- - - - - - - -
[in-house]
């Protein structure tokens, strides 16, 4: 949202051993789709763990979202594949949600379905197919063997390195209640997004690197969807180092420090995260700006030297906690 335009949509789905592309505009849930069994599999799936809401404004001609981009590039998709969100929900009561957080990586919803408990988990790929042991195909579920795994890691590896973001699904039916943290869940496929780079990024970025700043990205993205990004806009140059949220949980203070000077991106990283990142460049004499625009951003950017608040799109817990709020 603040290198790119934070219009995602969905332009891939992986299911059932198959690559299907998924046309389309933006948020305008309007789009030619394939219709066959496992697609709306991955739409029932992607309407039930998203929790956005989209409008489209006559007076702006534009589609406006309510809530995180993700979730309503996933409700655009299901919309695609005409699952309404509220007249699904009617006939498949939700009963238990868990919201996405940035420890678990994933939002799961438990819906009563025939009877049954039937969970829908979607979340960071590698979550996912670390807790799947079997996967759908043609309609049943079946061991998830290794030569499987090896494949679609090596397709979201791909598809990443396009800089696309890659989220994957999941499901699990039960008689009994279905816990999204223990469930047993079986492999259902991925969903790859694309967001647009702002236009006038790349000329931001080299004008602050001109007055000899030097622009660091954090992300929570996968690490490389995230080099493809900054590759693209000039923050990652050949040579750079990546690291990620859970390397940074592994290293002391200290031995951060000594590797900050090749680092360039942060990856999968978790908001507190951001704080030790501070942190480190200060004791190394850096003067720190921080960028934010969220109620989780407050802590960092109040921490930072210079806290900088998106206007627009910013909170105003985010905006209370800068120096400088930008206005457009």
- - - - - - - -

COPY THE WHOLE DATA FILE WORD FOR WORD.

[in-house]
């Protein structure tokens, strides 16, 4: 949202051993789709763990979202594949949600379905197919063997390195209640997004690197969807180092420090995260700006030297906690 335009949509789905592309505009849930069994599999799936809401404004001609981009590039998709969100929900009561957080990586919803408990988990790929042991195909579920795994890691590896973001699904039916943290869940496929780079990024970025700043990205993205990004806009140059949220949980203070000077991106990283990142460049004499625009951003950017608040799109817990709020 603040290198790119934070219009995602969905332009891939992986299911059932198959690559299907998924046309389309933006948020305008309007789009030619394939219709066959496992697609709306991955739409029932992607309407039930998203929790956005989209409008489209006559007076702006534009589609406006309510809530995180993700979730309503996933409700655009299901919309695609005409699952309404509220007249699904009617006939498949939700009963238990868990919201996405940035420890678990994933939002799961438990819906009563025939009877049954039937969970829908979607979340960071590698979550996912670390807790799947079997996967759908043609309609049943079946061991998830290794030569499987090896494949679609090596397709979201791909598809990443396009800089696309890659989220994957999941499901699990039960008689009994279905816990999204223990469930047993079986492999259902991925969903790859694309967001647009702002236009006038790349000329931001080299004008602050001109007055000899030097622009660091954090992300929570996968690490490389995230080099493809900054590759693209000039923050990652050949040579750079990546690291990620859970390397940074592994290293002391200290031995951060000594590797900050090749680092360039942060990856999968978790908001507190951001704080030790501070942190480190200060004791190394850096003067720190921080960028934010969220109620989780407050802590960092109040921490930072210079806290900088998106206007627009910013909170105003985010905006209370800068120096400088930008206005457009």